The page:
Twenty Years of Israeli-Palestinian Peace Talks End with Abbas Rejection
Twenty years of Israeli-Palestinian peace talks have ended without "a document that contains any real Palestinian concession with [Palestinian President Mahmoud] Abbas' signature."
According to Haaretz.com, there are no such documents, which is characteristic of the pattern that has been in place for twenty years: "There never was, and there never will be."
The website states that the document was in Labor movement politician Yossi Beilin's possession in 1997--a document fashioned a year and a half earlier that "proved peace was within reach." To realize this peace, the Israelis had to "get out from under the Likud's thumb, and get Benjamin Netanyahu out of office."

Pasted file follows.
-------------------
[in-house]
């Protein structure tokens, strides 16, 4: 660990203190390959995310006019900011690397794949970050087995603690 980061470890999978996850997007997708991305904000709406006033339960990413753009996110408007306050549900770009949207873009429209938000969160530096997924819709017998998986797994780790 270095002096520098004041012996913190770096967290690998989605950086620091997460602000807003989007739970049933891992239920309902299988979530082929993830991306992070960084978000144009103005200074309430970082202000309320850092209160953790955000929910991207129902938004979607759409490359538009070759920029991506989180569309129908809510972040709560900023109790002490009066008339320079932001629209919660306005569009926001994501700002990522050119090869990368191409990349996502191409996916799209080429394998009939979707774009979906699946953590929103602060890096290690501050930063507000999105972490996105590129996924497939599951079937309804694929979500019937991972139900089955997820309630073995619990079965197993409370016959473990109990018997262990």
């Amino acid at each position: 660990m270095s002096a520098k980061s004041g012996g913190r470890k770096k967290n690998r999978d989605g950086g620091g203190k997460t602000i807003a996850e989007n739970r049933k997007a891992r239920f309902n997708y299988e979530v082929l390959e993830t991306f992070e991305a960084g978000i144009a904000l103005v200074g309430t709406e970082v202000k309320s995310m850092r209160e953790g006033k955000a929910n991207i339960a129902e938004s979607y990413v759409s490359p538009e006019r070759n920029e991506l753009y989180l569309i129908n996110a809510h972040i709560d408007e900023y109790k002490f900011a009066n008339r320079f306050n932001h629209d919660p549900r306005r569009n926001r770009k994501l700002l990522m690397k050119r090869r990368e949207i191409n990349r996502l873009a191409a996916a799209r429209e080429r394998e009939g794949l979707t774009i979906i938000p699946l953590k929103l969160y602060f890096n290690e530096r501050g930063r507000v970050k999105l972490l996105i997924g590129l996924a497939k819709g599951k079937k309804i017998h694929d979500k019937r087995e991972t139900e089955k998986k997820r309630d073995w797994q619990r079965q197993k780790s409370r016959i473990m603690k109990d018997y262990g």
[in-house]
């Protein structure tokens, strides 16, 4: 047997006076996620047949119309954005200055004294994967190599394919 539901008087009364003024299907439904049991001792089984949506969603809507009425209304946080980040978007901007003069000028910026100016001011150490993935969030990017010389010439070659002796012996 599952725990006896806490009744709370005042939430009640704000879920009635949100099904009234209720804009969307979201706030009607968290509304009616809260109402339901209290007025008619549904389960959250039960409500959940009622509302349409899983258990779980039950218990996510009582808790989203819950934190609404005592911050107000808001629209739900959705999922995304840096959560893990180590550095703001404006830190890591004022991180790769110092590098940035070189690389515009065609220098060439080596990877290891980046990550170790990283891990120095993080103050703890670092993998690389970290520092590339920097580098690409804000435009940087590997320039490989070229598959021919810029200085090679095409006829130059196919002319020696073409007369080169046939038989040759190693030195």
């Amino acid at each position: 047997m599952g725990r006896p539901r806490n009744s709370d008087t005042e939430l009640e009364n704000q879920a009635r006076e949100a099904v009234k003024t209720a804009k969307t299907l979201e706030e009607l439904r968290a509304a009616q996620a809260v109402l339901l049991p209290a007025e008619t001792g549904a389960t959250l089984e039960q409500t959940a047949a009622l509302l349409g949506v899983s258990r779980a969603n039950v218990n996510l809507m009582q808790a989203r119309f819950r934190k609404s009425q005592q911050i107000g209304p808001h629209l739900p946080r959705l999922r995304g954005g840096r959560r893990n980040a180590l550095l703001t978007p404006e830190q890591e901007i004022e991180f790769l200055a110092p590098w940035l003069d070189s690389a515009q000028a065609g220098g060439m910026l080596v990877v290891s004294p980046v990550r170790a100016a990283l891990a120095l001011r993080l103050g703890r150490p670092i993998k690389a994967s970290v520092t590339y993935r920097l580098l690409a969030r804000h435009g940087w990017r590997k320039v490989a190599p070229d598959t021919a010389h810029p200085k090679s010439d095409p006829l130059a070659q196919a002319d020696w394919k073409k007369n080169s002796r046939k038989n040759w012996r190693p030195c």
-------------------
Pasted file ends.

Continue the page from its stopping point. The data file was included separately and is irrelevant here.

They ousted Likud and Natanyahu and met with Abbas at Camp David in 2000, only to realize he was not signing the document, that he had no intention of doing so.
In 2008, the Israelis got behind Ehud Olmert and seemed to be approaching a successful conclusion when Abbas simply "disappeared."
"He didn't say yes, he didn't say no. He just vanished" from the talks.
In 2009, Israelis rallied behind Netanyahu "when he made overtures to Abbas with his Bar-Ilan speech, and the settlement freeze." But Abbas "refused to dance the tango of peace with the right-wing Israeli leader."
Abbas then rejected what President Obama and Secretary of State John Kerry offered.
"Take heed," says Haaretz.com. "Twenty years of fruitless talks have led to nothing."
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